“I was in L.A. in 1965 as a child, and I stood with my father in front of our family business to make sure that it wasn’t burned down. I had seen a block go up in flames. That was part of my indoctrination, I suppose,” says Roger Guenveur Smith, who played the character Smiley, a disabled man who burns down Sal’s Famous during the uprising. “[We] stood out in front of the business just to make sure everybody knew it was Black-owned. Because there were businesses on the block that were not Black-owned and they were getting hit. They were getting looted, and getting burned.”
When there are no avenues for legitimate redress, and communities are traumatized by the most visceral reminders of that injustice, they act with the only tools they have left. The uprisings that define both Do the Right Thing and moments of upheaval like Watts are a form of political expression predicated on a communal demand for human dignity. This demand was not new in L.A. in the ’60s; it was not a new concept introduced by Lee in 1989. The history of social progress in the United States is built upon it. Despite the recent reactions to incidents like a burning Target in Minneapolis or a damaged storefront in Santa Monica, time and time again sustained, unified uprisings have provoked change. “In every moment in American history when power relationships have shifted in appreciable ways toward equity it has never happened because some politician just sits there one day and says, ‘You know what? I think let’s maybe eliminate slavery.’ Or, ‘You know what? I think maybe women should have the right to vote.’ Or, ‘You know what? I think it’s time for gays and lesbians to have the same rights as heterosexual couples.’ Nobody ever just decides that,” says Thompson. “No people with power ever give it up. Those moments always happen after there have been concerted protests in the street and when the political calculus is made on the part of those politicians that it is more risky for them to ignore that upsurge than to accommodate it.”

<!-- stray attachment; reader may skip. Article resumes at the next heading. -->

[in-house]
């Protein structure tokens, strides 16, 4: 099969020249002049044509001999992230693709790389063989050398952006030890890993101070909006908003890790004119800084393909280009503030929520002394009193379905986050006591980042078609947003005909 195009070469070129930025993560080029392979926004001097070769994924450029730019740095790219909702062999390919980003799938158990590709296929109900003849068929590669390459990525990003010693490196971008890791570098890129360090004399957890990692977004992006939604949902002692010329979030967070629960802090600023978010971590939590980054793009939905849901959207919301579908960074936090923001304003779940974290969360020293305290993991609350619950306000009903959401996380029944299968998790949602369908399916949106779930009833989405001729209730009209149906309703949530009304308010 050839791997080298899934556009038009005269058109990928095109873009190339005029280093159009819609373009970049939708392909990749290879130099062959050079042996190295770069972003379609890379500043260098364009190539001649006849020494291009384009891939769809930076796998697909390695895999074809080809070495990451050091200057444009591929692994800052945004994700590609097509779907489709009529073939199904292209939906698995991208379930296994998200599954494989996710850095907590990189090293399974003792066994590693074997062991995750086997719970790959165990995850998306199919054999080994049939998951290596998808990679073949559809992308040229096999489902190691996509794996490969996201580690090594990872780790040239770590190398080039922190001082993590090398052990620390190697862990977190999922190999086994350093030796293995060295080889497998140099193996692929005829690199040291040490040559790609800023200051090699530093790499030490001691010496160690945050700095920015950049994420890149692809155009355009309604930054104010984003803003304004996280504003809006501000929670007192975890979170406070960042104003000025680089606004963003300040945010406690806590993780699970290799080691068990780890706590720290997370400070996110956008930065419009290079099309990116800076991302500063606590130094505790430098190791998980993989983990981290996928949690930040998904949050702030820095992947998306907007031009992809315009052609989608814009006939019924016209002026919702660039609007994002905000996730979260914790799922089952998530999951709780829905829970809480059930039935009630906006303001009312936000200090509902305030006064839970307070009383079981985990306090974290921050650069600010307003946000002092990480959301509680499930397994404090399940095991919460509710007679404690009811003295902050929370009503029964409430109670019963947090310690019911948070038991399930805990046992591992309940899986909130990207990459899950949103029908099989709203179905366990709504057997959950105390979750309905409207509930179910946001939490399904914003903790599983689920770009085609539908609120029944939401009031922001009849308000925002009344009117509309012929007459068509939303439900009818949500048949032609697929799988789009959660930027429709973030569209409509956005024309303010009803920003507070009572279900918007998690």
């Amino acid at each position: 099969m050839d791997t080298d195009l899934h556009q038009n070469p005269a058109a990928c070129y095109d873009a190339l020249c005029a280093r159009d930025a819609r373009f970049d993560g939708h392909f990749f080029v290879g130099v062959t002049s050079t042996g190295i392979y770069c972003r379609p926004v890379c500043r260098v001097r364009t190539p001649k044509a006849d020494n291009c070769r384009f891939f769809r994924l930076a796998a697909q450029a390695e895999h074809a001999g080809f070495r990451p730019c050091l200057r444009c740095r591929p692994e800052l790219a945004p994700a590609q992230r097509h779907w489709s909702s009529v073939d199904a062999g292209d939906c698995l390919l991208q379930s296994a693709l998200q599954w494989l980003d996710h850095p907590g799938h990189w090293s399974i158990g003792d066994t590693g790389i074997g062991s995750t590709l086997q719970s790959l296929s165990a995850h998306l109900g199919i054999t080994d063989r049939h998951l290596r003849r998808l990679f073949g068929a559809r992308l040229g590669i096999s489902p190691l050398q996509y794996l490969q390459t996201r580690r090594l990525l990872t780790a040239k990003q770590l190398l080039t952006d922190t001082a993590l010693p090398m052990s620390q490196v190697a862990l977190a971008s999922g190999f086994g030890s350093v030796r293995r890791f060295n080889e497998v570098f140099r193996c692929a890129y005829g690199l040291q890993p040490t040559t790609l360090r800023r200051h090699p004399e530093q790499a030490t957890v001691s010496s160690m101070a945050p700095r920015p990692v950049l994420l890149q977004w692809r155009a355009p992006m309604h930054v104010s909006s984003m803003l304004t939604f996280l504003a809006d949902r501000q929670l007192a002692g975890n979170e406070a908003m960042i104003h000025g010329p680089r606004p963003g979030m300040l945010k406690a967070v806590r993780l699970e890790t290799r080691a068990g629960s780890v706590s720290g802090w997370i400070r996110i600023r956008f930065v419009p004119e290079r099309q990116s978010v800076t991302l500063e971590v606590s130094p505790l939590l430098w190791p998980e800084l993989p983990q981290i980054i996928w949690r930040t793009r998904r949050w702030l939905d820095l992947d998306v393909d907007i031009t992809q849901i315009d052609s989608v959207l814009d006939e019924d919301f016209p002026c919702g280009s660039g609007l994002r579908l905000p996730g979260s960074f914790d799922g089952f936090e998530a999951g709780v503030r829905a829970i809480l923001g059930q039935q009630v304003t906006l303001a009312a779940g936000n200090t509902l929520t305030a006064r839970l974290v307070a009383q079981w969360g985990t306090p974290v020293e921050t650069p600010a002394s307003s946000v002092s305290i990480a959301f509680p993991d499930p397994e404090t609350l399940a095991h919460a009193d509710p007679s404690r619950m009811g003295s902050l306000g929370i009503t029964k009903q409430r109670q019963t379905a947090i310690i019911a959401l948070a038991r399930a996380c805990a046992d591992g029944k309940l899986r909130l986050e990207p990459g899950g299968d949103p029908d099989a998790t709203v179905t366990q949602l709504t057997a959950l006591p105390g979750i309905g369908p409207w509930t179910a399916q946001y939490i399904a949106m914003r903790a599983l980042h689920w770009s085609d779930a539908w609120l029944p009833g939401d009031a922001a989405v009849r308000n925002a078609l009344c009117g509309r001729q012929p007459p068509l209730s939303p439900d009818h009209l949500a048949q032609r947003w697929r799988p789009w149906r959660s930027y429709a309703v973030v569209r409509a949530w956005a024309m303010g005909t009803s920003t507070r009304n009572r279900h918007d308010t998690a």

What the initial criticism of Do the Right Thing did not account for, and what makes the film so vital in times like these, is that people do not flood the streets because of a single provocation. Do the Right Thing is not a call for rebellion, it is an examination of why rebellions occur in the first place. The film is as much about the community on screen, and how its members relate to and care for one another, as it is about violence or rage. “The spirit of the neighborhood is written in the script,” says Carter. “You connected that to the culture of Brooklyn and thus the culture of Black America. The struggles, as well as our day-to-day living within our communities, is what this story is about.”
A character named Mother Sister (the late Ruby Dee) looks out for everyone in the neighborhood from the open window of her brownstone—“Mother Sister always watches,” she reminds passersby. Friends travel in cliques; old heads lounge in the shade; kids cool off in an open fire hydrant. Neighbors laugh and argue together and when the time comes, they cry in each other’s arms. “When I was growing up in Newark, New Jersey, once you went outside you found your own friends and you had your thing going. It was like a whole neighborhood thing, but you still had older people that were there watching what was going on,” says Ernest Dickerson, the film’s cinematographer. “I think it was the same way in Brooklyn, where Spike was growing up. … I think Spike was trying to really bring that sense that Black folks look out for each other in the neighborhood.”
That same communal bond is what drives the narrative and what makes Radio Raheem’s death at the end of the film so tragic. It reflects the all-too-true emotions that Black and Brown communities are confronted with on a daily basis. “Radio Raheem has got the choke hold, and he dies like Eric Garner,” says Carter. “I think when we did it, it was haunting for us. Even while we were shooting it was haunting.”